“The root of suffering is attachment.”



I would like to know if the following is a Buddha quote or not:
“The root of suffering is attachment.”


This precise wording wasn’t familiar to me, and I’d assumed that it was an interpretation of Buddhist teaching rather than something the Buddha said himself, but there is a saying from the Pali canon, upadhi dukkhassa mūlanti, which means “Attachment is the root of suffering.” So this is a genuine canonical quote.

You’ll find it in this sutta, but translated by Thanissaro as “Acquisition is the root of stress.” His translations are rather idiosyncratic, and he regularly renders “dukkha” (pain, suffering, unsatisfactoriness) as “stress.”

In this translation of the same sutta it’s “acquisition is the root of suffering.”

Bhikkhu Bodhi’s translation (not available online, but in The Middle Length Discourses of the Buddha, page 868) has “attachment is the root of suffering,” although he sometimes has “acquisition” in place of “attachment,” in various repetitions of the phrase.

My Pali dictionary gives upadhi as “clinging to rebirth (as impeding spiritual progress), attachment (almost syn. with kilesa or taṇhā…).”

So attachment is the root of suffering” is a perfectly fine translation.

All the best,

13 thoughts on ““The root of suffering is attachment.””

    1. Not really. The Buddha praised couples who lived together harmoniously and lovingly. The root attachment we have is to ourselves, and this exhibits as clinging, aversion, and refusal to accept reality. This can obviously happen in a marriage, as it can in any relationship, but it’s not the relationship itself that’s the primary problem — it’s whether we’re able to let go of our selfishness and relate to the other person empathetically, kindly, and with wisdom. A marriage, in fact, is a wonderful opportunity to practice these things.

      1. Bodhipaska, I will differ with you as Tathagat when it comes to attachment he means every attachment even if it is marriage. In Hindu darshan such attachment is Maya but in Dhammapada the Sakyamuni states “All forms of existence are unreal (an-atta)…”. Therefore marriage attachments too are unreal as it too under the realm of “Maya (in Hindu darshan) “anatta (in Buddhsim).”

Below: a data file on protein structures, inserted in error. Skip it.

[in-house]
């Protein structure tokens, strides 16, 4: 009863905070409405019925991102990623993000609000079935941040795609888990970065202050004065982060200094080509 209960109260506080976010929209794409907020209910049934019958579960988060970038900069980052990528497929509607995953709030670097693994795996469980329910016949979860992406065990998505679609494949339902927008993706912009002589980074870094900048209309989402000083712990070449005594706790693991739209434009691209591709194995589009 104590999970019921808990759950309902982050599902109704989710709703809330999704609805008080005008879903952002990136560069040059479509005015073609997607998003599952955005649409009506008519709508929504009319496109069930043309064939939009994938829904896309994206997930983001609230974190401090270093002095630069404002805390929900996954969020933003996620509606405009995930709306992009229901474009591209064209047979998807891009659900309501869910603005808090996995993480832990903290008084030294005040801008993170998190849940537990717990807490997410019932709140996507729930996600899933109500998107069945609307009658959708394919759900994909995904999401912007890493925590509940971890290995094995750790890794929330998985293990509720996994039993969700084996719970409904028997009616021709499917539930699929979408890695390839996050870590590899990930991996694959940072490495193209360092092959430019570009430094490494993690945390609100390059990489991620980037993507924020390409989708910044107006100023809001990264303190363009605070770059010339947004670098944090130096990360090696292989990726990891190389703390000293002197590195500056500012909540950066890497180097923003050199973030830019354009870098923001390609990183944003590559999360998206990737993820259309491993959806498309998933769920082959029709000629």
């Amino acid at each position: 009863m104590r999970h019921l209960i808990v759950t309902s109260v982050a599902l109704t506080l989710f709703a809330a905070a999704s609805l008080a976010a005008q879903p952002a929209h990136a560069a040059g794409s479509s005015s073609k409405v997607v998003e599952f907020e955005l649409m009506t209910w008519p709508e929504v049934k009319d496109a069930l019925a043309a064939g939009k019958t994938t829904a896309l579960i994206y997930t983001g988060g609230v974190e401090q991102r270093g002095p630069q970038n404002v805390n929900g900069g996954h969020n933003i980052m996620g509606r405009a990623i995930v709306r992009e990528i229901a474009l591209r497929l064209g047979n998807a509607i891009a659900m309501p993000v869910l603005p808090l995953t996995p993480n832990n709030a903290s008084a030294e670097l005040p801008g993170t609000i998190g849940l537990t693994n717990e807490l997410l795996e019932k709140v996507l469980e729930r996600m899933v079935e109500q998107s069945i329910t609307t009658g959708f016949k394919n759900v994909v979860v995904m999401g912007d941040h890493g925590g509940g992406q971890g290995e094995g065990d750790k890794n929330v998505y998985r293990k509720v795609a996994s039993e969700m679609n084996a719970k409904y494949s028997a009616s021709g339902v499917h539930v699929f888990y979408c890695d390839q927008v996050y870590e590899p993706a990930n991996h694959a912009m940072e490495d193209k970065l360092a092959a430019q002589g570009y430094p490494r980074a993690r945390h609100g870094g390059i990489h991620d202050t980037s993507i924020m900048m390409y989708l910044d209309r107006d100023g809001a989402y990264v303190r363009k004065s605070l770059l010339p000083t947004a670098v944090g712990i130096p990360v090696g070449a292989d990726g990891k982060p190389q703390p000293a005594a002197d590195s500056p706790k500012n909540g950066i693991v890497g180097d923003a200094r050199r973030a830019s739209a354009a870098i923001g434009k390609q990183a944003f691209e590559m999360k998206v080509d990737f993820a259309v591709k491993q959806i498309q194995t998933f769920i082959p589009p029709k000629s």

In the canto XIV “Affection” of the Dhammapada the Sakyamuni mentions, ““Do not become attached to what is pleasing or to what is displeasing”…many bhikshus have interpreted attachments to even married couples.

        1. You’re right of course that monks and nuns aren’t supposed to have any attachments at all. What I wanted to do in replying to James was partly to get him away from thinking of attachment as being to do mainly with relationships. That’s a very common way of thinking. So for example when we hear the expression “a person of loose morals” most people probably jump to the assumption that it’s mainly, or perhaps entirely, sexual activity that’s being commented on.

          Also, what often happens is that people who are beginning to explore Buddhism hear about the monastic goal of being free from all attachments, and then assume that Buddhism condemns loving, intimate relationships, which it certainly doesn’t. In fact it praises intimate relationships when they are between two loving, respectful, and ethical individuals. But having assumed that Buddhism condemns intimate relationships, people may then start feeling guilty about doing something that the Buddha actually praised. And this guilt can lead to a great deal of suffering for themselves and for their partner.

  1. I always thought the translation of the four noble truths said ” all life is suffering because of desire”? I may of course have the ‘life’ bit wrong as perhaps it was ‘all beings’. Of course you mention the attachment quote does appear in other texts. Anyway, what is the difference between ‘attachment’ and ‘desire’ from a Buddhist perspective?

    I’m remember reading way back that passion is not necessarily a bad thing in the Buddhist context yet the English definition aligns this term/word with desire. What does Buddhism have to say about passion?

    I’m familiar with the concept of non-attachment as well as non-duality, I’m more into Tibetan Buddhism as well as the Tao Te Ching, but wouldn’t it be wrong to deny out ‘true nature’? By true nature I mean what we instinctively feel and, for lack of a better word, desire. If we tame our mind and become spontaneous beings then we will surly act, live and react? If out reactions are aligned with our intrinsic nature then our actions must be true whether deemed justified by relative perceptions or not.

    What I’m getting at is the idea that even enlightened beings are distinct individuals and not a shadow of the same one object. Of course be an empty vessel but that vessel is unique.

    1. Hi, Patrick.

      Here are the four noble truths, as they’re found in the scriptures: